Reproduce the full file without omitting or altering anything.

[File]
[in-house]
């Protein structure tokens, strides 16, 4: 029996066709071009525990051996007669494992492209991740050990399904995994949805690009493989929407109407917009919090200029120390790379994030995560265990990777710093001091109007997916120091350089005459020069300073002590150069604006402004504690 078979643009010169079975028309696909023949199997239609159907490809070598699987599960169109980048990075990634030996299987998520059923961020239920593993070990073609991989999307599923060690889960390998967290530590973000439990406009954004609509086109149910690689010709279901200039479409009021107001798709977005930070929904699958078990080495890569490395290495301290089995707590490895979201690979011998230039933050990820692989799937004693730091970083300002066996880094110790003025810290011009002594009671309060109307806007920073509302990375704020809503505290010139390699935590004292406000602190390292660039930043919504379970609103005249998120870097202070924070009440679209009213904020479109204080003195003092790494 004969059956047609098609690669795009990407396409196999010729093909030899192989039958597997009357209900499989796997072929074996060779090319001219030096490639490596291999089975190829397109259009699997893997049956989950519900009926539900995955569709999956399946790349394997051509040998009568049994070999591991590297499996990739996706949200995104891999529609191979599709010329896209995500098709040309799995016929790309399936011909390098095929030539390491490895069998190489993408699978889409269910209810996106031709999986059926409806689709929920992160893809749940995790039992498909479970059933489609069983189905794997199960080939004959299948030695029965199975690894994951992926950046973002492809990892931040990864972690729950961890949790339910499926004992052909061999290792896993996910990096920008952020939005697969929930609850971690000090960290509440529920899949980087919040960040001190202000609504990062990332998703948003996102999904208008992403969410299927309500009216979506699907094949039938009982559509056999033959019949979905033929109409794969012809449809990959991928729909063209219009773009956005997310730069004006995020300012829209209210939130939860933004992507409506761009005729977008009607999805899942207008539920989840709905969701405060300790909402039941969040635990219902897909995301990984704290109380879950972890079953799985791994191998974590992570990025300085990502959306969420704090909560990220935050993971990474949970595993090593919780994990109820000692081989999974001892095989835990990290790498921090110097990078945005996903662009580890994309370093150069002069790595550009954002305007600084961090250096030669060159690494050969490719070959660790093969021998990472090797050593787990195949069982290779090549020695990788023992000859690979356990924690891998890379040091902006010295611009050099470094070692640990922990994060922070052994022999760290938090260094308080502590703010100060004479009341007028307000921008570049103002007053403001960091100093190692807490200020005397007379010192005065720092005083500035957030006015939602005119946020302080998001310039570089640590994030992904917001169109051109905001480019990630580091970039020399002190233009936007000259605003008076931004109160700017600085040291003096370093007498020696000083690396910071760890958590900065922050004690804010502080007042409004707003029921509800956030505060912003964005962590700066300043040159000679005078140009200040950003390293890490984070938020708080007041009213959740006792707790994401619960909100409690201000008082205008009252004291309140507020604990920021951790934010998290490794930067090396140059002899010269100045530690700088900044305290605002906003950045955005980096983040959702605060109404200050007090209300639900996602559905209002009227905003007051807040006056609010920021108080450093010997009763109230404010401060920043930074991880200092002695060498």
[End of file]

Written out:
[in-house]
């Protein structure tokens, strides 16, 4: 029996066709071009525990051996007669494992492209991740050990399904995994949805690009493989929407109407917009919090200029120390790379994030995560265990990777710093001091109007997916120091350089005459020069300073002590150069604006402004504690 078979643009010169079975028309696909023949199997239609159907490809070598699987599960169109980048990075990634030996299987998520059923961020239920593993070990073609991989999307599923060690889960390998967290530590973000439990406009954004609509086109149910690689010709279901200039479409009021107001798709977005930070929904699958078990080495890569490395290495301290089995707590490895979201690979011998230039933050990820692989799937004693730091970083300002066996880094110790003025810290011009002594009671309060109307806007920073509302990375704020809503505290010139390699935590004292406000602190390292660039930043919504379970609103005249998120870097202070924070009440679209009213904020479109204080003195003092790494 004969059956047609098609690669795009990407396409196999010729093909030899192989039958597997009357209900499989796997072929074996060779090319001219030096490639490596291999089975190829397109259009699997893997049956989950519900009926539900995955569709999956399946790349394997051509040998009568049994070999591991590297499996990739996706949200995104891999529609191979599709010329896209995500098709040309799995016929790309399936011909390098095929030539390491490895069998190489993408699978889409269910209810996106031709999986059926409806689709929920992160893809749940995790039992498909479970059933489609069983189905794997199960080939004959299948030695029965199975690894994951992926950046973002492809990892931040990864972690729950961890949790339910499926004992052909061999290792896993996910990096920008952020939005697969929930609850971690000090960290509440529920899949980087919040960040001190202000609504990062990332998703948003996102999904208008992403969410299927309500009216979506699907094949039938009982559509056999033959019949979905033929109409794969012809449809990959991928729909063209219009773009956005997310730069004006995020300012829209209210939130939860933004992507409506761009005729977008009607999805899942207008539920989840709905969701405060300790909402039941969040635990219902897909995301990984704290109380879950972890079953799985791994191998974590992570990025300085990502959306969420704090909560990220935050993971990474949970595993090593919780994990109820000692081989999974001892095989835990990290790498921090110097990078945005996903662009580890994309370093150069002069790595550009954002305007600084961090250096030669060159690494050969490719070959660790093969021998990472090797050593787990195949069982290779090549020695990788023992000859690979356990924690891998890379040091902006010295611009050099470094070692640990922990994060922070052994022999760290938090260094308080502590703010100060004479009341007028307000921008570049103002007053403001960091100093190692807490200020005397007379010192005065720092005083500035957030006015939602005119946020302080998001310039570089640590994030992904917001169109051109905001480019990630580091970039020399002190233009936007000259605003008076931004109160700017600085040291003096370093007498020696000083690396910071760890958590900065922050004690804010502080007042409004707003029921509800956030505060912003964005962590700066300043040159000679005078140009200040950003390293890490984070938020708080007041009213959740006792707790994401619960909100409690201000008082205008009252004291309140507020604990920021951790934010998290490794930067090396140059002899010269100045530690700088900044305290605002906003950045955005980096983040959702605060109404200050007090209300639900996602559905209002009227905003007051807040006056609010920021108080450093010997009763109230404010401060920043930074991880200092002695060498």